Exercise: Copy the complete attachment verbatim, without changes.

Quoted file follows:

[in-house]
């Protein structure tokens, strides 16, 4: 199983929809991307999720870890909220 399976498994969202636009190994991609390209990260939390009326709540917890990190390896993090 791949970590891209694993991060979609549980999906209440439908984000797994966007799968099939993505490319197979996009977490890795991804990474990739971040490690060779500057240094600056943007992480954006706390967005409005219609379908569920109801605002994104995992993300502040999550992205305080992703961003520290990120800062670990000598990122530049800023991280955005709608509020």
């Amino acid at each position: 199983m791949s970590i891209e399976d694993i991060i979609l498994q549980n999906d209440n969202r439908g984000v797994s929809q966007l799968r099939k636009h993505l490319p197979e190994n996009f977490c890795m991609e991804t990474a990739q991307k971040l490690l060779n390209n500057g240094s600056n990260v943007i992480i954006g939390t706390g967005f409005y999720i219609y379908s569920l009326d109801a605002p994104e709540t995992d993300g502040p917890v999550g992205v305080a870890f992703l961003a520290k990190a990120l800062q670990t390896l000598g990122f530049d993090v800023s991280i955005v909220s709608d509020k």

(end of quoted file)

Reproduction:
[in-house]
């Protein structure tokens, strides 16, 4: 199983929809991307999720870890909220 399976498994969202636009190994991609390209990260939390009326709540917890990190390896993090 791949970590891209694993991060979609549980999906209440439908984000797994966007799968099939993505490319197979996009977490890795991804990474990739971040490690060779500057240094600056943007992480954006706390967005409005219609379908569920109801605002994104995992993300502040999550992205305080992703961003520290990120800062670990000598990122530049800023991280955005709608509020």
């Amino acid at each position: 199983m791949s970590i891209e399976d694993i991060i979609l498994q549980n999906d209440n969202r439908g984000v797994s929809q966007l799968r099939k636009h993505l490319p197979e190994n996009f977490c890795m991609e991804t990474a990739q991307k971040l490690l060779n390209n500057g240094s600056n990260v943007i992480i954006g939390t706390g967005f409005y999720i219609y379908s569920l009326d109801a605002p994104e709540t995992d993300g502040p917890v999550g992205v305080a870890f992703l961003a520290k990190a990120l800062q670990t390896l000598g990122f530049d993090v800023s991280i955005v909220s709608d509020k």